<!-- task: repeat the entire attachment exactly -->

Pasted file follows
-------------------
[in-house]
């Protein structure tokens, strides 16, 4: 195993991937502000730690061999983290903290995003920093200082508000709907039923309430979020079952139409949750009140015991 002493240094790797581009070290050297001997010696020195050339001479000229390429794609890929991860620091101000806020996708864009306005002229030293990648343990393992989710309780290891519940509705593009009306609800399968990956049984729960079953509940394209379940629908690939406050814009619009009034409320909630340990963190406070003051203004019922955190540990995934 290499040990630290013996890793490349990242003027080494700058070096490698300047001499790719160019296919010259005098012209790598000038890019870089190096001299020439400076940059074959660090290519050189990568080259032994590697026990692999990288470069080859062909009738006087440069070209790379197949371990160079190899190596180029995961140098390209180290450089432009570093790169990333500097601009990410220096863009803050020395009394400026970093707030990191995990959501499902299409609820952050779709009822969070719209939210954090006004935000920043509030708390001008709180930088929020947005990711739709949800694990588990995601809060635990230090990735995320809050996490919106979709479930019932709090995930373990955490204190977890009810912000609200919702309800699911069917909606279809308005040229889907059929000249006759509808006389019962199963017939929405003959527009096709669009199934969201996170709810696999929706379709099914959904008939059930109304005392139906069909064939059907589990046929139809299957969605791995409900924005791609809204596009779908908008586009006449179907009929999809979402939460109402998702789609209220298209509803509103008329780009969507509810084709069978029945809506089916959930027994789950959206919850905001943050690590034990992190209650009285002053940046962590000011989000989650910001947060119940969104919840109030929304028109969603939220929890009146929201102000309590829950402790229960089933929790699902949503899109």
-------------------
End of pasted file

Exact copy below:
[in-house]
């Protein structure tokens, strides 16, 4: 195993991937502000730690061999983290903290995003920093200082508000709907039923309430979020079952139409949750009140015991 002493240094790797581009070290050297001997010696020195050339001479000229390429794609890929991860620091101000806020996708864009306005002229030293990648343990393992989710309780290891519940509705593009009306609800399968990956049984729960079953509940394209379940629908690939406050814009619009009034409320909630340990963190406070003051203004019922955190540990995934 290499040990630290013996890793490349990242003027080494700058070096490698300047001499790719160019296919010259005098012209790598000038890019870089190096001299020439400076940059074959660090290519050189990568080259032994590697026990692999990288470069080859062909009738006087440069070209790379197949371990160079190899190596180029995961140098390209180290450089432009570093790169990333500097601009990410220096863009803050020395009394400026970093707030990191995990959501499902299409609820952050779709009822969070719209939210954090006004935000920043509030708390001008709180930088929020947005990711739709949800694990588990995601809060635990230090990735995320809050996490919106979709479930019932709090995930373990955490204190977890009810912000609200919702309800699911069917909606279809308005040229889907059929000249006759509808006389019962199963017939929405003959527009096709669009199934969201996170709810696999929706379709099914959904008939059930109304005392139906069909064939059907589990046929139809299957969605791995409900924005791609809204596009779908908008586009006449179907009929999809979402939460109402998702789609209220298209509803509103008329780009969507509810084709069978029945809506089916959930027994789950959206919850905001943050690590034990992190209650009285002053940046962590000011989000989650910001947060119940969104919840109030929304028109969603939220929890009146929201102000309590829950402790229960089933929790699902949503899109």